Now, the crisis cannot be ignored. Hundreds of thousands of refugees are pouring out of strife-torn countries, risking their lives in desperate sea crossings and overland treks, crowding train stations and jamming borders, for the uncertain promise of rescue. How could we not cry out, as human beings, as Americans, as Jews? Every nation’s true character is on display. We are frustrated by America’s paltry acceptance, and appalled by the cruel xenophobia gripping much of Central and Eastern Europe and the Persian Gulf. How we treat the stranger, we are taught, says everything about who we are.
At this moment there are 19 million people in the world who are refugees, and they are fleeing war, lower-level violence, persecution and poverty in Asia, Africa, Central America and the Middle East. Many are driven by local crises that are largely unconnected and have little or nothing to do with American interests.
But Syria is different. Syria is a hell on earth, and while the United States didn’t cause its tragic disintegration, we, along with like-minded nations, could have taken stronger steps militarily and diplomatically to stop the carnage — steps that many American Jews supported in 2013. They may not have worked. But it’s hard to imagine a more awful scenario than the one unfolding before us now.
And it’s hard not to draw a direct line between that failure two years ago and the distressing scenes of Syrians literally washing up on Europe’s shores today.
Between the ruthless destructiveness of Bashar al-Assad’s regime and the murder, torture and sex slavery committed by the Islamic State, it’s no wonder Syrians are fleeing. More than 200,000 have died since the civil war began in 2011; 11 million are displaced internally or have fled the country.
From the start of the civil war, the Obama administration has not known what to do. Mindful of the public’s wariness to enter yet another Middle East conflict, the president vacillated from advocating regime change to dialing back U.S. responsibility, then to declaring “red lines” without having assembled a workable coalition, either at home or abroad, to back up that threat.
Then came the poisonous gas attack outside Damascus on August 21, 2013, killing more than 1,400 Syrians and introducing a dangerous new feature in the fighting — a brutal and indiscriminate chemical weapon, the use of which defied international convention and all human decency. The evidence pointed to Assad. He crossed the red line.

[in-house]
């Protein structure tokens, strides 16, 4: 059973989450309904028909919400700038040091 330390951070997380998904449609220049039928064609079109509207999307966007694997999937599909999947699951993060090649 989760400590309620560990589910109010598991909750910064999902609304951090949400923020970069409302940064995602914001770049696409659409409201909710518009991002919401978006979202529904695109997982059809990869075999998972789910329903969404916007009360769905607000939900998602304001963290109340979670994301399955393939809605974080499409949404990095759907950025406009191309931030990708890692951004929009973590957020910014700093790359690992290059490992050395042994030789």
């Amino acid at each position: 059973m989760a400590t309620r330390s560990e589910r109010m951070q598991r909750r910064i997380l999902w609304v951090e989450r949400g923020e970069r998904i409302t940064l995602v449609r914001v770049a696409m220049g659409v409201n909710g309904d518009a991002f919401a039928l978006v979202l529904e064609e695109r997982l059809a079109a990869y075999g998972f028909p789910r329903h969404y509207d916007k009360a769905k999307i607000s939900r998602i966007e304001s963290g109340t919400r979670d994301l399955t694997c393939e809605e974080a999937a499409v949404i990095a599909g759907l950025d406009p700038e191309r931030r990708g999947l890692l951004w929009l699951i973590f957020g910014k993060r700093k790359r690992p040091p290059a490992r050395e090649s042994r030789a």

The United Nations proved itself to be ineffectual and irrelevant — sadly enough, true again today. But that was not going to deter the White House. With a new resolve, the president said that he was prepared to order a military strike against Syria.
Except then he strode into the Rose Garden and announced that he would ask for congressional authorization even though he didn’t need it, because, as he put it, “I know that the country will be stronger if we take this course, and our actions will be even more effective.”
Obama may have been right to include Congress and insist that its members share responsibility for a fateful decision, but the move effectively dissipated momentum and subjected what should have been a strong, principled action to a slow, partisan death.
Would crippling Assad in 2013 have changed the course of the civil war, deterred the growth of the Islamic State and avoided the catastrophe that we see today? Really, no one knows. But we do know that the administration’s incoherent policy has enabled the destruction to continue.
The decision last year to spend $500 million to train and arm rebels who were vetted and told to fight the Islamic State — but not Assad’s government — has been an outright failure. The goal was to train 5,400 fighters in the first year, but military officials said that only 100 to 200 were actually trained. Then 54 of those graduates were attacked by an Al Qaeda affiliate. Finally, a commander told a congressional hearing September 16 that only four or five American-trained fighters are actually fighting in Syria.
Two years ago, when debate over the use of force in Syria was dominating Congress and stirring the public, American Jewish leaders came to an unusually strong consensus behind the president. Many Republicans and Democrats, hawks and progressives, rabbis and activists agreed that the use of chemical weapons was a serious crime against humanity. That sentiment presented a welcome antidote to the isolationism expressed in U.S. public opinion polls — an isolationism that surely propelled the congressional reluctance to get involved.
But what of that sentiment today? In 2013, the gruesome use of gas against innocent civilians had undeniable echoes of the Holocaust. In 2015, the images of struggling refugees turned away by callous countries have undeniable echoes of the Jewish experience in World War II and of the myriad times in our long history when persecuted Jews were denied safe haven.
It’s gratifying to see the American Jewish community rally around a push to ease this crisis and welcome more refugees to our country. But the real civic challenge is to stem this desperate flow of people at its source. The time for swift military action is long gone, but there ought to be renewed efforts for some sort of political solution to the Syrian conflict before its blood and heartbreak seep even further around the globe.
Just imagine if all the energy and just some of the money poured into debating the nuclear deal with Iran were now directed toward finding a way to end the carnage in Syria. We don’t discount the limits of American power and influence, but they haven’t yet been tested here. We Jews ought to demand that they are.